Born in Athens, GA, Andrew and Dan Callaway spent their childhood playing in rock bands with their father, Liam, in the English countryside. With music in the family blood, Liam was the son of a troubadour who performed throughout the post-WWII American South. Liam taught overseas Air Force bands. The family’s interests and talents led them into the world of classical music, and they moved back to the U.S. to take advantage of educational opportunities. Andrew intended on studying composition and Dan the french horn, both at conservatories in Ohio. After a few years of travel and exposure to classical music, the brothers returned to their roots, reuniting in the South and discovered new life in the unique and sometimes overlooked energy of indie rock.
The pair formed England in 1819 in Baton Rouge. They quickly gained other members and formed an ensemble. At one point, the group was made up of nine members, including an oboe player and an opera singer. After experimenting with orchestral and experimental sounds and recording a pair of albums, the brothers began finding their niche in the electronic elements and experimented until they nailed a unique sound. While staying in a North Carolina cabin during the summer of 2013, the brothers wrote and recorded their third full-length, Fireball Electric Tomorrow, a 14-track album featuring smooth vocals paired with a soaring french horn and pounding beats, with danceable grooves. The album was released last September after the band put on the finishing touches of laying vocals and french horn tracks. The Blue Indian called the album “very delicate at times and appropriately overwhelming at others.” Ryan’s Smashing Life points out the band’s “unusual combination of Southern edge and English introspection, with haunting lyrics and…a sweeping, evocative surge of sound…ethereal atmosphere and captivating melodies.” Paste Magazine notes that “the songs are almost chilling in their emotional intensity.” The band elaborates on this emotional intensity in their music videos, most notably in their video for “Trophy Sixty-One“, which has snowballed to over 100k views.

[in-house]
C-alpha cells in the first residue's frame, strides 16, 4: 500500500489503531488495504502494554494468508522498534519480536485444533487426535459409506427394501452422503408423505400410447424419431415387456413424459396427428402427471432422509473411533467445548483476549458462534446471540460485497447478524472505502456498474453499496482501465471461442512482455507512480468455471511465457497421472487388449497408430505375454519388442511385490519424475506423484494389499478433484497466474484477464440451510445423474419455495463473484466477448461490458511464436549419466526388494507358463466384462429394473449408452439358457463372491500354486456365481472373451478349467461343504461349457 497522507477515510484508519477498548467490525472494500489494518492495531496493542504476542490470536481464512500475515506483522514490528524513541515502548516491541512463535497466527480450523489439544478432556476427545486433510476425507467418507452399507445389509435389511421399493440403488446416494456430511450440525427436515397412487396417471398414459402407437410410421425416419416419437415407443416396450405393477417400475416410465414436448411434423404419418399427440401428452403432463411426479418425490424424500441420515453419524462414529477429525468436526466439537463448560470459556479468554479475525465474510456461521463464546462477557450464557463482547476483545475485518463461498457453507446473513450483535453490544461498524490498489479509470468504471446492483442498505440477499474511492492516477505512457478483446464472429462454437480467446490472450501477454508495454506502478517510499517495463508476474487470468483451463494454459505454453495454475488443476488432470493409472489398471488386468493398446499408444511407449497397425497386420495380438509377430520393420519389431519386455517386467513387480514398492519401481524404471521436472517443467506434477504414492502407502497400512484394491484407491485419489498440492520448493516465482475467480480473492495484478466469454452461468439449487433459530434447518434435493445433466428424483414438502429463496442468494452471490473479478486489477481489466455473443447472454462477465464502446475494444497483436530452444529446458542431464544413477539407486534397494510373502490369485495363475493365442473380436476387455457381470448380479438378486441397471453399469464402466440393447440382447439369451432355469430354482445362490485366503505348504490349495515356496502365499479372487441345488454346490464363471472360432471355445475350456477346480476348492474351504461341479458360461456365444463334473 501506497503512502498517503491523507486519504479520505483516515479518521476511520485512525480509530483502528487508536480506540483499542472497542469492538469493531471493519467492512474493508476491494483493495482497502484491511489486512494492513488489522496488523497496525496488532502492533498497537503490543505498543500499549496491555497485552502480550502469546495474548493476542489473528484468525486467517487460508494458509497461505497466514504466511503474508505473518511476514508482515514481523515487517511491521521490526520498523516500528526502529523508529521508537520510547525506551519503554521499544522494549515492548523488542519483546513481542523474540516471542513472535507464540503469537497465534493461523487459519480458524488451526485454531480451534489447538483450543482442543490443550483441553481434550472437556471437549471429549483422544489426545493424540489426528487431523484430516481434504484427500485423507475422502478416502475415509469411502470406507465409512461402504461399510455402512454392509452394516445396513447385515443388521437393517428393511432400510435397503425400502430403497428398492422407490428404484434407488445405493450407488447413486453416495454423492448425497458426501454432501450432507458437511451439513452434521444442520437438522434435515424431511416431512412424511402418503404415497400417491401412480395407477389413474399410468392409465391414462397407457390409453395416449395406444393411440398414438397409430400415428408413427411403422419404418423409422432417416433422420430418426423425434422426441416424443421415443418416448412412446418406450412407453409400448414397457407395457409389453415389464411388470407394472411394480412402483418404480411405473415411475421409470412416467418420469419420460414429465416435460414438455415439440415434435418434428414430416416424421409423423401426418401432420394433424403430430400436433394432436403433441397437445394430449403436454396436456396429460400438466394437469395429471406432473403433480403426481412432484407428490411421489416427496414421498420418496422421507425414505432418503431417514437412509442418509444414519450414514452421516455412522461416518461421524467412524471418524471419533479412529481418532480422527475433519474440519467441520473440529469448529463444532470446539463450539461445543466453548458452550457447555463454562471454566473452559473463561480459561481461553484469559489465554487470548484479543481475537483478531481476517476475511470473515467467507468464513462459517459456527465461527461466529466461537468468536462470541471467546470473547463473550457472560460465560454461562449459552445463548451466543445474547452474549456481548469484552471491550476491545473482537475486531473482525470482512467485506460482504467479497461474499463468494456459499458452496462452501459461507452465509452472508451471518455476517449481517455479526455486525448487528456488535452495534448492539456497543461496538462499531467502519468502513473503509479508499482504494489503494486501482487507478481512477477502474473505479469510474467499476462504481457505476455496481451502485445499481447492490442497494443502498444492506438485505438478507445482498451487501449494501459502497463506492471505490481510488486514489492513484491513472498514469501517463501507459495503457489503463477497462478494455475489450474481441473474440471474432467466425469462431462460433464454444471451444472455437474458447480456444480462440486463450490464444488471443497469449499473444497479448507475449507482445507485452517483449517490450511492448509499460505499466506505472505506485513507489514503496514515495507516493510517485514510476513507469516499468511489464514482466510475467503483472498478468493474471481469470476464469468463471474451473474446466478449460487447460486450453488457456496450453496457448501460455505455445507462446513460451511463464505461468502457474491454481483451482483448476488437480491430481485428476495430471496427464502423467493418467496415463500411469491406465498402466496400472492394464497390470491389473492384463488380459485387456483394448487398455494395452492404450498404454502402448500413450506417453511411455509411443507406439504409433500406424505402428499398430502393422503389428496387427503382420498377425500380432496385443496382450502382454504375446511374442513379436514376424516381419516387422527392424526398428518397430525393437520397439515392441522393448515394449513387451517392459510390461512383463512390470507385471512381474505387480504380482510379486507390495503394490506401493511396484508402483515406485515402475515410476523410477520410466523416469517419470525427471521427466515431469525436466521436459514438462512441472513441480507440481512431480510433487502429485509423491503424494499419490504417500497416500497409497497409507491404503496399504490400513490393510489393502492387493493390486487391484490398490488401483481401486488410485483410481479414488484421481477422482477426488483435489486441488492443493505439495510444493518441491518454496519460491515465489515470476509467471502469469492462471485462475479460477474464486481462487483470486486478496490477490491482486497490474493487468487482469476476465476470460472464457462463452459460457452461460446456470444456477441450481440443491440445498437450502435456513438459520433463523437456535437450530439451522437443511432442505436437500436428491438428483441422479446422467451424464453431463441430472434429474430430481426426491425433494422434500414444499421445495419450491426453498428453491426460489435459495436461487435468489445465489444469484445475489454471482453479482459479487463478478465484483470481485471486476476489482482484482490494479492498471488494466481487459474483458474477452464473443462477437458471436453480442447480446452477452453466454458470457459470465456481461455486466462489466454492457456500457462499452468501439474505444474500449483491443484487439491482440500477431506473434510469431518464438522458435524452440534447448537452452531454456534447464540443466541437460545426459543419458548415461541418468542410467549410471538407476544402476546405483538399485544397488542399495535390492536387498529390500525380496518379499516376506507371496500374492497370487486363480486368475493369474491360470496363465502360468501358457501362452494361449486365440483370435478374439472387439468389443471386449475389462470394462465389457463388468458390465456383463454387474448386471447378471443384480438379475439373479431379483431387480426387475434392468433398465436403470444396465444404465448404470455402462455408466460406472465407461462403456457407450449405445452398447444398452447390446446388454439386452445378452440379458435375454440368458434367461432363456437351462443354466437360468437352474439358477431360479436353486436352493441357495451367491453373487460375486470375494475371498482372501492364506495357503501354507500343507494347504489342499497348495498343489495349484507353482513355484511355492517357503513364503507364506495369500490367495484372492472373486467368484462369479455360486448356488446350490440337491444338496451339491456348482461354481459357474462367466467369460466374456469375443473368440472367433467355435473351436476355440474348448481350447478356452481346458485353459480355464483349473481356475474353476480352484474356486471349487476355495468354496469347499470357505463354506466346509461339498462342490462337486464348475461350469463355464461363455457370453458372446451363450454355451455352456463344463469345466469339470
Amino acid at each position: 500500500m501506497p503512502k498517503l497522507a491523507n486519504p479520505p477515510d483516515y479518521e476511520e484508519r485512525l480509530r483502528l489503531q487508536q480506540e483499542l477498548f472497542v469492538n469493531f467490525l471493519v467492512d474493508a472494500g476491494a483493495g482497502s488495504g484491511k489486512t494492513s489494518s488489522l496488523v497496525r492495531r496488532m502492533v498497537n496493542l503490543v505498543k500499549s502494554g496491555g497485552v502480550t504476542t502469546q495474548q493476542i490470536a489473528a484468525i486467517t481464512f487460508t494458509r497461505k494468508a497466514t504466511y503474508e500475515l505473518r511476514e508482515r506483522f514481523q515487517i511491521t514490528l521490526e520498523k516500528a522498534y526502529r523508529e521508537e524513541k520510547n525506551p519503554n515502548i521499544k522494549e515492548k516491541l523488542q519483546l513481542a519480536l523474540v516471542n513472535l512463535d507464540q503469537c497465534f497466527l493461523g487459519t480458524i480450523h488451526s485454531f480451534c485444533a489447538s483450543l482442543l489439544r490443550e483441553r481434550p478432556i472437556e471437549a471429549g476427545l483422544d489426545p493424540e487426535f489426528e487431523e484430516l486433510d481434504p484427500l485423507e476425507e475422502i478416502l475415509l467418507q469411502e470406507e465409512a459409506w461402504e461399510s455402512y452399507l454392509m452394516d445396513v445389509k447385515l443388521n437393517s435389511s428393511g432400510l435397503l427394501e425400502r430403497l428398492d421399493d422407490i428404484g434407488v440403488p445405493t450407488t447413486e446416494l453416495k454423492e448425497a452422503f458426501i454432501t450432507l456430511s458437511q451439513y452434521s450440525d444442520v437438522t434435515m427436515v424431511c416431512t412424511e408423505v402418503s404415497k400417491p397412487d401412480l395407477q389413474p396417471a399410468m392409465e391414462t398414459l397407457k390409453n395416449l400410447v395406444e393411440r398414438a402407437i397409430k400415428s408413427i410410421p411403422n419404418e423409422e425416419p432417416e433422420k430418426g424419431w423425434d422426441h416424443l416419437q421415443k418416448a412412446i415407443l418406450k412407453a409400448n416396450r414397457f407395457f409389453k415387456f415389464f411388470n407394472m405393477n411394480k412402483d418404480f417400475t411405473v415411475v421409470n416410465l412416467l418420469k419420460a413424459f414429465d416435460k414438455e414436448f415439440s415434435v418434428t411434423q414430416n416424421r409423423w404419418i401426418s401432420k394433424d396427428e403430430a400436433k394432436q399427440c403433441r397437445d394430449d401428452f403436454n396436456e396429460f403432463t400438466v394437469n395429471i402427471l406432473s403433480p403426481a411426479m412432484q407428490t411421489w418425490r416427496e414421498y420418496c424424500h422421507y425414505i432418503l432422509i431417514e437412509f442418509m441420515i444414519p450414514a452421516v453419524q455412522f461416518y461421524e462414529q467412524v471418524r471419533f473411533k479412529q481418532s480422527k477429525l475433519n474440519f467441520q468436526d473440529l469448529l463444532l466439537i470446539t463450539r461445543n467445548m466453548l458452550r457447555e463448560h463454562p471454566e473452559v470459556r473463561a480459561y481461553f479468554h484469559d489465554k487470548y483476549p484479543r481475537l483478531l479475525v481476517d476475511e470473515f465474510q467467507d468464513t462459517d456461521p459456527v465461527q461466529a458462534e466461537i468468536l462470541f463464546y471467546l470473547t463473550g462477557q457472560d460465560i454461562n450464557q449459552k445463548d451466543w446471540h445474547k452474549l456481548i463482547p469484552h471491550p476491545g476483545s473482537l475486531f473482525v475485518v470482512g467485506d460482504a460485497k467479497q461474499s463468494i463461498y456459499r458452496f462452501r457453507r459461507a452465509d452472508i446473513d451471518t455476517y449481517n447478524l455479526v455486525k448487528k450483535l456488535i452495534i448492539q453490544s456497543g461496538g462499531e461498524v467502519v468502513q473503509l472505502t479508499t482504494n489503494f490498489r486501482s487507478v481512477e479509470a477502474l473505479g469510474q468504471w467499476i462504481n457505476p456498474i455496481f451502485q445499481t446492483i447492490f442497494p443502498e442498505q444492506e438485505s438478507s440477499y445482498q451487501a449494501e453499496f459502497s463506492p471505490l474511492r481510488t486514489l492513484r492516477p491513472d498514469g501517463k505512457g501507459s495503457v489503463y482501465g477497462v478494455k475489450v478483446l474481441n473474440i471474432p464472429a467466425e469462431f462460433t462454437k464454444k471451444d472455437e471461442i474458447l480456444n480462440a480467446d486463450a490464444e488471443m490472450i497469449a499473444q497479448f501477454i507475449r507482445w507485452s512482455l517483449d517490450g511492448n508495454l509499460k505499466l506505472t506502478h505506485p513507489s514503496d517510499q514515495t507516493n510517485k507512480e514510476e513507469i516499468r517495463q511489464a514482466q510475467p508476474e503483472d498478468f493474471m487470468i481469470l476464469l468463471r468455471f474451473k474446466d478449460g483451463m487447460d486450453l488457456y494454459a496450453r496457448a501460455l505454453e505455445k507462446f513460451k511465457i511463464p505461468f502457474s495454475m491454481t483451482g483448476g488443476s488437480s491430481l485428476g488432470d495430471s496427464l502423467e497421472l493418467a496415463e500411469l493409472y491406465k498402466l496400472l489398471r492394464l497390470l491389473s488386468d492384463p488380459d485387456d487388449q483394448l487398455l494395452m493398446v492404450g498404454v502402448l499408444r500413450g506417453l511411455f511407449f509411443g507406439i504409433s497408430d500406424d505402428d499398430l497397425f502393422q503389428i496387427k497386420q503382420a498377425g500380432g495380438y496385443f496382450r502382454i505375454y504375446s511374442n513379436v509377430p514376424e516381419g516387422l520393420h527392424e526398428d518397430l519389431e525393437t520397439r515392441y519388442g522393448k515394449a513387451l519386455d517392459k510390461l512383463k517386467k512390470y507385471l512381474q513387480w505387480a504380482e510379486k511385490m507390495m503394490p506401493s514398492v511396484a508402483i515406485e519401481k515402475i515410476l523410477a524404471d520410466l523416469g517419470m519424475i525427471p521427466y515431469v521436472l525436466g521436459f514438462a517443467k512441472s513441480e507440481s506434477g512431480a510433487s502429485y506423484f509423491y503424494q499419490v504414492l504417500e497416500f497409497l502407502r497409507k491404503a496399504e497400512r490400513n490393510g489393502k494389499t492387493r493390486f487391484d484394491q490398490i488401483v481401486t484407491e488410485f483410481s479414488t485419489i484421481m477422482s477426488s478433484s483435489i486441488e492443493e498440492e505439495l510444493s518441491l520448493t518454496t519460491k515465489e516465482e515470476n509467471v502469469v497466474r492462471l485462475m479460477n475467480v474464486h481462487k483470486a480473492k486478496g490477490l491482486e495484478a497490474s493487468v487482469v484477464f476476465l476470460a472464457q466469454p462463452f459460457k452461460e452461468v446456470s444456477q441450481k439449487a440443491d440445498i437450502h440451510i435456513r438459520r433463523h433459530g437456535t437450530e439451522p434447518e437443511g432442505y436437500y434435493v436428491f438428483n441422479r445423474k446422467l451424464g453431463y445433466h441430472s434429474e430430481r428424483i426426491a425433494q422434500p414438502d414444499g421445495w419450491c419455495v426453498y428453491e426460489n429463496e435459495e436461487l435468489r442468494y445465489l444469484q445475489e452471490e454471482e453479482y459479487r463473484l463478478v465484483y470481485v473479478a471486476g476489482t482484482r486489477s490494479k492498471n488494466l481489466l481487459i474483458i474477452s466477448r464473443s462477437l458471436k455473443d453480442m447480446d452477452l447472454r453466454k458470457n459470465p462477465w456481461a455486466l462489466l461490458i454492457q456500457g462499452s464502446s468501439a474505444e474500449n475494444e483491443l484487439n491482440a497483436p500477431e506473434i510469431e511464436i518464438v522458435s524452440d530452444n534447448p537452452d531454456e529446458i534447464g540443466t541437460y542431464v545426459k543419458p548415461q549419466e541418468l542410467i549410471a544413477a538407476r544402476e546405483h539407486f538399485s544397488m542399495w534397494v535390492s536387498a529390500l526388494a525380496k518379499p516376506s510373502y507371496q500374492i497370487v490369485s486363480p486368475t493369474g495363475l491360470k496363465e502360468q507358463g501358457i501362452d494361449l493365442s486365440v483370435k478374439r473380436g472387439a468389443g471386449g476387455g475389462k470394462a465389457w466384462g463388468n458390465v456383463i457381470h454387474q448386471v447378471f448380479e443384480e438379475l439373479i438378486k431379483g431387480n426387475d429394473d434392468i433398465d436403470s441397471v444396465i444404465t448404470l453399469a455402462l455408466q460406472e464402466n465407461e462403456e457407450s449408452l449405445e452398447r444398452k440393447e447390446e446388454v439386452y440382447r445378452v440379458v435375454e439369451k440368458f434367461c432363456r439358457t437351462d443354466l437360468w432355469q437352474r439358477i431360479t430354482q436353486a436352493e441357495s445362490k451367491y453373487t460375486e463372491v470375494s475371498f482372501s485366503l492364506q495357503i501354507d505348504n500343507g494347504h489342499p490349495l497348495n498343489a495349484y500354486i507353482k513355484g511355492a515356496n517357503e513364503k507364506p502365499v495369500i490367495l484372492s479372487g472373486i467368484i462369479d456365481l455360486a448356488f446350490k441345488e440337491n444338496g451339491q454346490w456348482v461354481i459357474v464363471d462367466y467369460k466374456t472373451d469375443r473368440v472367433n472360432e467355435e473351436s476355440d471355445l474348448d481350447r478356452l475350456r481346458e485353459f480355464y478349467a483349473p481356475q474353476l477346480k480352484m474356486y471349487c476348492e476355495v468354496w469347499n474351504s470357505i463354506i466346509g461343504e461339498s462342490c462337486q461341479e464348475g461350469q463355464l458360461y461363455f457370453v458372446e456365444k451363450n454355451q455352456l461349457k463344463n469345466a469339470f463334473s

Don’t miss the opportunity to see England in 1819 perform at Hang Fire on Saturday, October 4th at 10 p.m. Admission is $5 and attendees must be at least 21 years of age.